The Sphero RVR and its Autonomous Robotics Kits are available for pre-order, along with the NVIDIA Jetson Nano. Also, since you asked for it: Arduino Pro Mini Starter Kits!
Hello, everyone and welcome to another Friday new product post. This week, we have two different versions of the the SparkFun Arduino Pro Mini Starter Kit (5V and 3.3V). We also have pre-orders open for the Sphero RVR and its Autonomous Robotics Kits, as well as the new NVIDIA Jetson Nano Developer Kit.
As a reminder, the SparkFun Edge Development Board is available for pre-order – it's perfect if you are looking for an economical and easy way to get into the world of edge and machine learning. The entire board is powered by TensorFlow, so you know the type of capabilities the Edge is capable of!
Now let's get to the new products!
What's blue, thin and comes with everything you need to get started? The Pro Mini Starter Kit! The Pro Mini is SparkFun's minimal approach to Arduino, running at 5V with a 16MHz bootloader or 3.3V with an 8MHz bootloader. The Arduino Pro Mini does not come with connectors populated, so you can solder in any connector or wire, in any orientation you need.
The SparkFun Autonomous Kits for Sphero RVR provide an expansion set of sensors to the Sphero RVR platform. Based around Raspberry Pi’s small yet powerful Zero W model, the basic kit provides both global positioning and vision to the new robotics platform, while the advanced kit provides all the functionality of the basic kit with the addition of time-of-flight distance sensing.
Of course you are going to need a Sphero RVR to get these kits to work!
The Sphero RVR is the Go-Anywhere-Do-Anything Programmable Robot. Fully capable out of the box yet able to be expanded upon easily, the RVR (pronounced rover) is a robotics platform perfect for learning all about robotics! With tank treads and powerful, durable motors, the RVR can travel over most surfaces with ease using a highly advanced control system. In addition, on-board sensors such as encoders, an IMU and a color sensor make building a more advanced robot incredibly easy.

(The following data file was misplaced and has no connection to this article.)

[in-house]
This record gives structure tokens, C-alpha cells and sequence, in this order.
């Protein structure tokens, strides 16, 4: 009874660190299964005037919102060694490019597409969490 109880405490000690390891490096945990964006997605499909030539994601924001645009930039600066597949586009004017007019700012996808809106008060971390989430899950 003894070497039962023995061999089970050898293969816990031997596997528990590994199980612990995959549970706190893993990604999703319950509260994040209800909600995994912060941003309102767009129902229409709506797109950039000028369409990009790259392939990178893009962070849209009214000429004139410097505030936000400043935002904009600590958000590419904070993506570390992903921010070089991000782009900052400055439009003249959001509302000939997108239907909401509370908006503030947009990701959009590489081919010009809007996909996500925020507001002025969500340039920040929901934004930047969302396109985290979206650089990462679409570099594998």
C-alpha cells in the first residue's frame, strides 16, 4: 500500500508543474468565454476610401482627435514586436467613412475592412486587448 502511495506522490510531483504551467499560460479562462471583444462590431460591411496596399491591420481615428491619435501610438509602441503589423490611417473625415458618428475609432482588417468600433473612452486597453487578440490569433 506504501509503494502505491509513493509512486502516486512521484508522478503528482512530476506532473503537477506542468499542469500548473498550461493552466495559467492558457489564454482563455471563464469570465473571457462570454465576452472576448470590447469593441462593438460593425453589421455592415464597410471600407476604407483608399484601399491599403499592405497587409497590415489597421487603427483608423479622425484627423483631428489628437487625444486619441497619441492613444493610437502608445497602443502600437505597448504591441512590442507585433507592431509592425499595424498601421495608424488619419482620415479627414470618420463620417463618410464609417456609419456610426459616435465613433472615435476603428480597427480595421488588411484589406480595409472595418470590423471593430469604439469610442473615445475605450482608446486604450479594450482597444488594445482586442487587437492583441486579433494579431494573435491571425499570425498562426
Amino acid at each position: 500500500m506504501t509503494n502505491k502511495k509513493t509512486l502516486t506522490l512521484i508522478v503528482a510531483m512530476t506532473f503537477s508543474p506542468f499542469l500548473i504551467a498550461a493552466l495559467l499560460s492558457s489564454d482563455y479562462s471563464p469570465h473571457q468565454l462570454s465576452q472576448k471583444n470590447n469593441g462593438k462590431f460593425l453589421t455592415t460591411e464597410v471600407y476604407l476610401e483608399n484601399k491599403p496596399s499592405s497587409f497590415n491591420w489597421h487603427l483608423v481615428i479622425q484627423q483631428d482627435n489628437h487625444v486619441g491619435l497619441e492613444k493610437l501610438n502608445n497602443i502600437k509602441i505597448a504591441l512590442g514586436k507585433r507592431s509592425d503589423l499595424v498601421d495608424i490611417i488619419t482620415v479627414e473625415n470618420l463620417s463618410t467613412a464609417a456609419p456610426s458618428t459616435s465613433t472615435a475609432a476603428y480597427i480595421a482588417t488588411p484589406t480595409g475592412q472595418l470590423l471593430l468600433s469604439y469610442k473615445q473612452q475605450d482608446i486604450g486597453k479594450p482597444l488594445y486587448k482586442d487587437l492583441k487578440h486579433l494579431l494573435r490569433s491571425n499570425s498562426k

Cue theme music..."Meet NVIDIA Jetson!" The latest addition the Jetson family, the NVIDIA® Jetson Nano™ Developer Kit delivers the performance to run modern AI workloads. It boasts a small form factor, power-efficiency (consuming as little as 5 Watts) and low cost. Developers, learners and makers can run AI frameworks and models for applications like image classification, object detection, segmentation and speech processing.
The developer kit can be powered by micro-USB and comes with extensive I/Os, ranging from GPIO to CSI. This makes it simple for developers to connect a diverse set of new sensors to enable a variety of AI applications. We at SparkFun see this as potential for yelling "Stop this crazy thing!" to your friends & family!
Rotary encoders are used similarly to potentiometers, but they're different from potentiometers in that an encoder has full rotation without limits. They output gray code so you can tell how much and in which direction the encoder has been turned.
This encoder is especially cool because it has a red/green LED built in, as well as a push-button.
That's it for this week! As always, we can't wait to see what you make! Shoot us a tweet @sparkfun, or let us know on Instagram or Facebook. We’d love to see what projects you’ve made!
We'll be back next week with even more fantastic new products!
Hmm... hadn't thought of using the female headers for those "off-grid" pins on the pro-Minis. (I've cut one end off a couple of M-M jumpers and soldered the wire in to get bread-boardable pro-Minis.)
Given the fact that I already have several pro-Minis (both 5V and 3.3V) within reaching distance as I type, as well as all of the other components in the "starter kits", I'd like to see the two-pin female headers as a "stand-alone" item, though I suppose I could order something like this from DigiKey. BTW, I do know that I can cut longer female headers, but my experience is that I end up with rough edges as well as "lost pins" (and I think I do have some on hand).
I would have ordered one of the Pro Mini Starter kits if it was available six months ago. Instead, I've had to wait to get the pieces, and having to 'look forward' to cutting up my own female header for the off-grid pins. The Pro Mini boards are great when the final design gets embedded into 'something'. (Regular Arduino boards are just too big.) So it's good to finally see this available.